Belching – Excessive Belching

Belching is the noisy expulsion, through the mouth, of gases present in the stomach.



Like flatulence, when it becomes excessive, belching is a typical manifestation of aerophagia (abnormal swallowing of air). For this reason, it especially affects people who make extensive use of carbonated drinks and chewing gum, drink through straws, smoke or tend to eat hastily and talk a lot during meals. The presence of a reduced number of teeth (hypodontia) and excessive saliva secretion (drooling) can also increase the amount of air swallowed.

Within certain limits, belching is a completely physiological phenomenon; just think that normally 70% of intestinal air comes from swallowing, 20% diffuses from the blood and only the remaining 10% is produced by the local microflora.

Disorders Associated with Aerophagia

Swallowing too much air during meals – in addition to causing characteristic episodes of violent belching – can cause abdominal cramps and widespread tension. The increase in the gastric bubble during a large meal can even cause a stabbing pain in the chest, similar to that caused by angina pectoris. Most commonly, it is accompanied by nausea, a feeling of heaviness in the stomach and hiccups.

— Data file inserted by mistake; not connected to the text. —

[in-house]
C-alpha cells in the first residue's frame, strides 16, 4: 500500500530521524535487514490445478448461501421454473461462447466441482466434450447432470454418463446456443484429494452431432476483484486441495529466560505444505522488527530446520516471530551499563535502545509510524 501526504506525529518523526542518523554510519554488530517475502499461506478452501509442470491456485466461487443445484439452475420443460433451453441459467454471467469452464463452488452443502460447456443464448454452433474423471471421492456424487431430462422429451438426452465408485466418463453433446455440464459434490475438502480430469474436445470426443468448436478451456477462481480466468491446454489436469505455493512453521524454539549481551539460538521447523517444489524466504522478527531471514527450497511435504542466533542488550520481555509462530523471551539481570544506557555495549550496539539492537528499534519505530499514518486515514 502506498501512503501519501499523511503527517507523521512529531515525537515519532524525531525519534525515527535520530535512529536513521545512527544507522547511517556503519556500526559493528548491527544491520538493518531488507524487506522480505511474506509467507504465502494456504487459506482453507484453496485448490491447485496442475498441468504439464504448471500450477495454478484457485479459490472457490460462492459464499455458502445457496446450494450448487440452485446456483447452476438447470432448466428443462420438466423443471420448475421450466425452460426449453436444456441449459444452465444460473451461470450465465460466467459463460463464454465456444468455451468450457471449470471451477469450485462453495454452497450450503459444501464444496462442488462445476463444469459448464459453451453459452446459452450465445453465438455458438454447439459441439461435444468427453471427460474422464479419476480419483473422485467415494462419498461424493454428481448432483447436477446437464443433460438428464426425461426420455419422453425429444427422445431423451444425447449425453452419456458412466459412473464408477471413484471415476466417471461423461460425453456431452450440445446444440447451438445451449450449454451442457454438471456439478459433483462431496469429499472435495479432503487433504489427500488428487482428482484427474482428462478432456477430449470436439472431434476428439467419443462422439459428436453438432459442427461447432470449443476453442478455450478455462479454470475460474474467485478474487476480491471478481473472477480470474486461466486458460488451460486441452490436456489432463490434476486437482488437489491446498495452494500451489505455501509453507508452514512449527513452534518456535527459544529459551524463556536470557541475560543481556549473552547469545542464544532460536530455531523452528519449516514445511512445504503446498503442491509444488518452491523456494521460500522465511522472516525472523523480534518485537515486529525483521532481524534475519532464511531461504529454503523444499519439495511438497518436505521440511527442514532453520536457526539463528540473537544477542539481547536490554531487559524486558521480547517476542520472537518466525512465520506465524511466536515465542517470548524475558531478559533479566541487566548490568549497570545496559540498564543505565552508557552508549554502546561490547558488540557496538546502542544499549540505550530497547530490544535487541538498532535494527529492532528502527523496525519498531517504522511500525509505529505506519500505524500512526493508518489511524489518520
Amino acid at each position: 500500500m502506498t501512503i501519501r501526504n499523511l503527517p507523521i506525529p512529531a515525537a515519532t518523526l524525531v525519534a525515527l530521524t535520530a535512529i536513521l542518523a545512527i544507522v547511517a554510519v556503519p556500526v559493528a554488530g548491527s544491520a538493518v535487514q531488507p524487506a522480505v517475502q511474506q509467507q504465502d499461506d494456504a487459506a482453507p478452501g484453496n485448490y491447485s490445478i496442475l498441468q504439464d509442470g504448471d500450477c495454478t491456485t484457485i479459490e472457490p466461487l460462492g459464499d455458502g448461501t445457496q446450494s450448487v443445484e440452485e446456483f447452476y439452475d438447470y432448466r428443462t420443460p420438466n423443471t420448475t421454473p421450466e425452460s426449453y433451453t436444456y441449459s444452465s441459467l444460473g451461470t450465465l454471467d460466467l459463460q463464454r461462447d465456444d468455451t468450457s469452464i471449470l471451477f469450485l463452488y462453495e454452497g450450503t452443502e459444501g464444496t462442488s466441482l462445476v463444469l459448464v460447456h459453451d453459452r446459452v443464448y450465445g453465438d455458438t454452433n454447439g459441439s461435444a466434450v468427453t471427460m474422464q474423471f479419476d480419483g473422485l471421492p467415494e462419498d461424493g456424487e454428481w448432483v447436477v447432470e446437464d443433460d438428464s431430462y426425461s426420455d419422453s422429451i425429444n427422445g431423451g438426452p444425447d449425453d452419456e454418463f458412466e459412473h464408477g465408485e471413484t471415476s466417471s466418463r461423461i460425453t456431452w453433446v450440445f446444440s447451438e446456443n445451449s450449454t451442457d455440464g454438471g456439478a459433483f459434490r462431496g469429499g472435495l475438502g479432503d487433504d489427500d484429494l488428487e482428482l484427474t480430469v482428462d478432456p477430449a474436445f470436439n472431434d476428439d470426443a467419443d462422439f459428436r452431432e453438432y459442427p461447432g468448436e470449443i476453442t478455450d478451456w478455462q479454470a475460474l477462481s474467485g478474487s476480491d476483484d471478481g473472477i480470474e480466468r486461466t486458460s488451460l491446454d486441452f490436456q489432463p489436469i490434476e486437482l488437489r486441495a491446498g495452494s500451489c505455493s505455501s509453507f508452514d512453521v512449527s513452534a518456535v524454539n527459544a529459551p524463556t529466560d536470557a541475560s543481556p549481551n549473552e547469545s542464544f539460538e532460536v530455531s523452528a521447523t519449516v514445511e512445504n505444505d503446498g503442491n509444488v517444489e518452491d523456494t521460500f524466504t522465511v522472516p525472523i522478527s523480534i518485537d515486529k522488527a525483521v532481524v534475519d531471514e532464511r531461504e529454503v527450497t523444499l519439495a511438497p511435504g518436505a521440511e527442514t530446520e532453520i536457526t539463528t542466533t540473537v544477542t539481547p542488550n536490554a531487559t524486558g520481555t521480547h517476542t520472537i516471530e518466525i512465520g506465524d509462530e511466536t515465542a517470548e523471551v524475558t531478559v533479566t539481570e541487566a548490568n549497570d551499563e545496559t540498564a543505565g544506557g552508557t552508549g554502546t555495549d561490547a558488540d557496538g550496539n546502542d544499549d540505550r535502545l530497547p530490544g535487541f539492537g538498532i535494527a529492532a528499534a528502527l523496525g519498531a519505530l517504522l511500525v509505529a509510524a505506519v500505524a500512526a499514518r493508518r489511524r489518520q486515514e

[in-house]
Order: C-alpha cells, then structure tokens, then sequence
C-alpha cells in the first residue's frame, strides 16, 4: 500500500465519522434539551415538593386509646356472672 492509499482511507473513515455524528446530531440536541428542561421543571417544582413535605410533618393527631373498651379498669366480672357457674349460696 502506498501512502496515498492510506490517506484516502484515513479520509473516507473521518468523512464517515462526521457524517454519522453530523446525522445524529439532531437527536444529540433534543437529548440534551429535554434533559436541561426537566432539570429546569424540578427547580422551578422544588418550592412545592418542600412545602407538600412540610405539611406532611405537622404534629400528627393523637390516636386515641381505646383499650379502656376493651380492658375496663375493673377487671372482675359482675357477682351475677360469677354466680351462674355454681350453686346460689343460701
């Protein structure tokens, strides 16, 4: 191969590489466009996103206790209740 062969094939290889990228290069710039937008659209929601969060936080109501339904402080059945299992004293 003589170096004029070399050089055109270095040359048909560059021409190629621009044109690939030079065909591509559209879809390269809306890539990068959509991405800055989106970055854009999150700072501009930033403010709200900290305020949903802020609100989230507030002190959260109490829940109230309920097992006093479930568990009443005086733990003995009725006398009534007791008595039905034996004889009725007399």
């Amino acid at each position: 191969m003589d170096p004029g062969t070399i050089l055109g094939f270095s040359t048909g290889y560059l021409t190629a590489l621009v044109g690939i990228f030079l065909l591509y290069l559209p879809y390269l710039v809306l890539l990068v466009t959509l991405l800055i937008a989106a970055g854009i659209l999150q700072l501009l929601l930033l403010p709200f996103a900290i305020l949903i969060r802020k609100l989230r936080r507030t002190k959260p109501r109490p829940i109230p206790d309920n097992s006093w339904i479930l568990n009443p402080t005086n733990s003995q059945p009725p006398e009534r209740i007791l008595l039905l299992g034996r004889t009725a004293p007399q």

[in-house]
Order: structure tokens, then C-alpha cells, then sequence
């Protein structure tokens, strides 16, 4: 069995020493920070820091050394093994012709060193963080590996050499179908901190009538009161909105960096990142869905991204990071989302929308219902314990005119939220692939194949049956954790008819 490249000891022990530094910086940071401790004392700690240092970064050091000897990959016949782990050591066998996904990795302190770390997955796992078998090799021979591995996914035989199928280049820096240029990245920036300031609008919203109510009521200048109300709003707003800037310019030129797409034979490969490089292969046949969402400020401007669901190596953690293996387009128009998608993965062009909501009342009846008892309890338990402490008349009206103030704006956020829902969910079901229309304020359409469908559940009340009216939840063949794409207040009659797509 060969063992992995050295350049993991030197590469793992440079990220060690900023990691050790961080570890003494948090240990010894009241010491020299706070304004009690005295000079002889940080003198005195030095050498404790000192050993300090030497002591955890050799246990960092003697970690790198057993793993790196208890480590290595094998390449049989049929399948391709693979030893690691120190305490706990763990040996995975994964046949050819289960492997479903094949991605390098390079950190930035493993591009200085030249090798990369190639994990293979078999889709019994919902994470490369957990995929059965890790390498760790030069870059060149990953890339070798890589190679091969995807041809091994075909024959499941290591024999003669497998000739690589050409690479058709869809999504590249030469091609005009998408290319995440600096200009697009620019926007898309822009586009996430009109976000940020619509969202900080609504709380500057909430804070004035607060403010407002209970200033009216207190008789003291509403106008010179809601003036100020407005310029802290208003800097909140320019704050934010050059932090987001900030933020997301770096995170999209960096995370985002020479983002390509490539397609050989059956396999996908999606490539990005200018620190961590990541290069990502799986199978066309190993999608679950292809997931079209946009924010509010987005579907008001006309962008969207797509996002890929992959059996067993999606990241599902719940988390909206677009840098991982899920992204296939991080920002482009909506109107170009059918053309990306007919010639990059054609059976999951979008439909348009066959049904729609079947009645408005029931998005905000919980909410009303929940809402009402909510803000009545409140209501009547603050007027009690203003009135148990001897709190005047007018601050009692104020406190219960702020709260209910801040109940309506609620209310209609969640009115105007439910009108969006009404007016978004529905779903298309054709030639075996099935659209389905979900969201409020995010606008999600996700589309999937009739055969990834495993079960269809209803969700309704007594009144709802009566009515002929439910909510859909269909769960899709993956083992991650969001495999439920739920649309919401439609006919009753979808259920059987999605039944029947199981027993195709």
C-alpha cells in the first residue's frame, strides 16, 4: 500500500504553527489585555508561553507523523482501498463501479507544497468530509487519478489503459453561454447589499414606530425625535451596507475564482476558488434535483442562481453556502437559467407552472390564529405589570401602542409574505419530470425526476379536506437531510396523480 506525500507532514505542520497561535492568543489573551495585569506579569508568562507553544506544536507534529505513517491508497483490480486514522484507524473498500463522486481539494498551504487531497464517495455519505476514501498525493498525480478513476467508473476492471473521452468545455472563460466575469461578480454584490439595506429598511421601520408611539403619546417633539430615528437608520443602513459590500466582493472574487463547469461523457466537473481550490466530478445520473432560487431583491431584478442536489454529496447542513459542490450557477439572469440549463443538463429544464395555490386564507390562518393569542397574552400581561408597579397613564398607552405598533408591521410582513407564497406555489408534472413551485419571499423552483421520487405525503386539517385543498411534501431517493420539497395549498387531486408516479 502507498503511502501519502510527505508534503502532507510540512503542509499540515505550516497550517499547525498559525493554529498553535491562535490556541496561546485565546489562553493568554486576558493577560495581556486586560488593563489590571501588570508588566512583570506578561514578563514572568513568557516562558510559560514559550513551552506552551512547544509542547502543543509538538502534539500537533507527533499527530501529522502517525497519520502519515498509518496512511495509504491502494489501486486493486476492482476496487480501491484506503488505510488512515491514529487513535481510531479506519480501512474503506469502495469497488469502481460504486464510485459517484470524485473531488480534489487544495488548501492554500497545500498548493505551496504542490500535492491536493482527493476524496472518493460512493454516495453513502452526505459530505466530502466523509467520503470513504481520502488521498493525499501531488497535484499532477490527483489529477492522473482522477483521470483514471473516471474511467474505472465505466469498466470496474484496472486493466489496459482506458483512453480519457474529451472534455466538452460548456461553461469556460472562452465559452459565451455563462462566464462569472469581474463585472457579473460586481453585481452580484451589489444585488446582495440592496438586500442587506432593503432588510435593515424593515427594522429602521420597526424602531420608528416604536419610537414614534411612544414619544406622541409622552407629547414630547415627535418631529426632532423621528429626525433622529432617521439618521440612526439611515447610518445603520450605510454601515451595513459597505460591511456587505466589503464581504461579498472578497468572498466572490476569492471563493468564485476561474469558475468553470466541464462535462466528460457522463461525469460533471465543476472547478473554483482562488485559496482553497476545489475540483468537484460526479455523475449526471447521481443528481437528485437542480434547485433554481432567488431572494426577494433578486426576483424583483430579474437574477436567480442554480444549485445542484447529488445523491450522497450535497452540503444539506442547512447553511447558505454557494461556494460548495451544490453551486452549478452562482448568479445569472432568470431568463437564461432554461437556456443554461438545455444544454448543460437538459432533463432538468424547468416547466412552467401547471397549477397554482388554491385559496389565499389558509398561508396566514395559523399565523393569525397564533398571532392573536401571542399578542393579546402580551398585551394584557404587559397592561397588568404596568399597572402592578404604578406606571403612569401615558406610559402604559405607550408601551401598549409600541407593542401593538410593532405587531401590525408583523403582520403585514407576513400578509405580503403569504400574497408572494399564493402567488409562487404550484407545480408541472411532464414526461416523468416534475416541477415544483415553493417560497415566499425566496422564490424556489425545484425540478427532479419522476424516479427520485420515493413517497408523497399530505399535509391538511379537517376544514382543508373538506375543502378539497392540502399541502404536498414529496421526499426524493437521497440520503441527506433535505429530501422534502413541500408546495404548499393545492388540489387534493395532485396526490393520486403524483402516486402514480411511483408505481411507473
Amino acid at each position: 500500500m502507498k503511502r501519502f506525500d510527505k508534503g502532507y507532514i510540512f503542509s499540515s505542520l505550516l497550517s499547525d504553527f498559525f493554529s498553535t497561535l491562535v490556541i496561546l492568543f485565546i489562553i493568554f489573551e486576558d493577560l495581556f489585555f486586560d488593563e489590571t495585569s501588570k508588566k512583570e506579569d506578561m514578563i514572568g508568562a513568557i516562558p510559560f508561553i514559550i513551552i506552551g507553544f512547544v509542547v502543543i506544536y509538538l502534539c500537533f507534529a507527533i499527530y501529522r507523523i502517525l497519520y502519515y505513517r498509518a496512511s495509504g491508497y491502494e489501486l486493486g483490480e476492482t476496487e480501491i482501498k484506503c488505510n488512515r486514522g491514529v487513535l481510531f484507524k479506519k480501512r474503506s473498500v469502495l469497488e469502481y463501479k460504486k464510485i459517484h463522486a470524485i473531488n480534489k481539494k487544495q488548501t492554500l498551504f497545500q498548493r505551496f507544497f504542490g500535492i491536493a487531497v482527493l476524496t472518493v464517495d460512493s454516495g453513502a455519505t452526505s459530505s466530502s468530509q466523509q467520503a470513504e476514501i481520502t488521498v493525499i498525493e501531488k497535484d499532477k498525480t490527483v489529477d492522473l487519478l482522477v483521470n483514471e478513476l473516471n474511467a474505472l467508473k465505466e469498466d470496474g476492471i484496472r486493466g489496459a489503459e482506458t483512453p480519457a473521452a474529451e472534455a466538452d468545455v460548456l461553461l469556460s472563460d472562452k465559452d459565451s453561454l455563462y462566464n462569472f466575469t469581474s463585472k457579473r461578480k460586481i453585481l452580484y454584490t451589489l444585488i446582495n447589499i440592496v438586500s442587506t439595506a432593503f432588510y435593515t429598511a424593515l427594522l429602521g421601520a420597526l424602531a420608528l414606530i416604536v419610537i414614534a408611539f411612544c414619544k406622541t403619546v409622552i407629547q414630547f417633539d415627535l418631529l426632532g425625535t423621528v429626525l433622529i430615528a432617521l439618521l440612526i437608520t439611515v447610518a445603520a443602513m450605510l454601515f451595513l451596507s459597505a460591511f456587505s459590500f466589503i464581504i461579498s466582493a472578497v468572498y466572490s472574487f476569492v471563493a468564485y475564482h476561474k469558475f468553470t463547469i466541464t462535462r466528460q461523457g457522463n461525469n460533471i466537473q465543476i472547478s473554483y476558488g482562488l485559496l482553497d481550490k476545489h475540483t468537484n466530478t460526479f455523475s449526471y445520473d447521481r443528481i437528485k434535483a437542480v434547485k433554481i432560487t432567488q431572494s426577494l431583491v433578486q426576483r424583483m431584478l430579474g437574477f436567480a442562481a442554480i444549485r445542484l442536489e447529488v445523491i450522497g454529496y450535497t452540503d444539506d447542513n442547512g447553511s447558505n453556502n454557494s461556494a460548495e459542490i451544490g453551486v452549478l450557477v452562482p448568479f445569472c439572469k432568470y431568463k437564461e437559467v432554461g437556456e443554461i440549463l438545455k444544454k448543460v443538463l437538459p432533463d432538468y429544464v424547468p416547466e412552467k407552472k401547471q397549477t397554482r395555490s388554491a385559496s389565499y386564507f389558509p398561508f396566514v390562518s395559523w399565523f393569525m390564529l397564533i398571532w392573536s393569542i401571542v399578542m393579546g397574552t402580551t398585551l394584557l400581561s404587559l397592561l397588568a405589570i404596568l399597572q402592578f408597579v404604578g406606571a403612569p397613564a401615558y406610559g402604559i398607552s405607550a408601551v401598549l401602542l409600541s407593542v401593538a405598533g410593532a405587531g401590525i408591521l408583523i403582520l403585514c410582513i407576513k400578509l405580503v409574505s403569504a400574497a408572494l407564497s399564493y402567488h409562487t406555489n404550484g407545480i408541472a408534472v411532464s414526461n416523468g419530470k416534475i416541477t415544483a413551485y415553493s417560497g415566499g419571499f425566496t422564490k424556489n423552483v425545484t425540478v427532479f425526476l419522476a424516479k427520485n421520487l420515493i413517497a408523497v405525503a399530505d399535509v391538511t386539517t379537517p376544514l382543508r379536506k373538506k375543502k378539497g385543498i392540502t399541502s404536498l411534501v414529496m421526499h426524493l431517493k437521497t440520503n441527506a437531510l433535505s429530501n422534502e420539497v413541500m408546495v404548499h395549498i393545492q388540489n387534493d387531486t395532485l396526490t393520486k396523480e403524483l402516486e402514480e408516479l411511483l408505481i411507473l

Other Causes

See also:
Belching – Causes and Symptoms


Belching is often associated with indigestion; in these cases it is the patient himself who seeks relief by voluntarily ingesting air to encourage belching. In reality, the amount of air introduced is always higher than that emitted, which is why this practice ends up dilating the stomach walls even more, triggering a vicious circle between aerophagia and belching. Voluntary aerophagia is also used following surgical removal of the larynx (usually due to the presence of cancer), to be able to speak using gastric air instead of pulmonary air.


Excessive belching may also be connected to the presence of

gastric ulcers, gastritis, hiatal hernia and more generally gastroesophageal reflux. In these cases, however, it is associated with symptoms such as nausea, dyspepsia, heartburn (due to the rise of the acid content in the esophagus) and abdominal pain.


Some drugs used to treat diabetes, such as metformin, can cause belching, especially if taken in high doses; the pressure exerted by the fetus during pregnancy can also cause similar problems.


When excessive belching is not due to pathological causes, it may be useful to consume one's meals more calmly, limit the intake of carbonated drinks, abolish – or at least reduce – smoking and avoid excessively large meals (in particular, dissociated diet advises against consuming foods rich in simple sugars in association with sources of starches, fibers or proteins, as these could ferment in the stomach, slow down digestion and cause – among other things – also the unpleasant belching).

See also:
Medicines for the treatment of aerophagia


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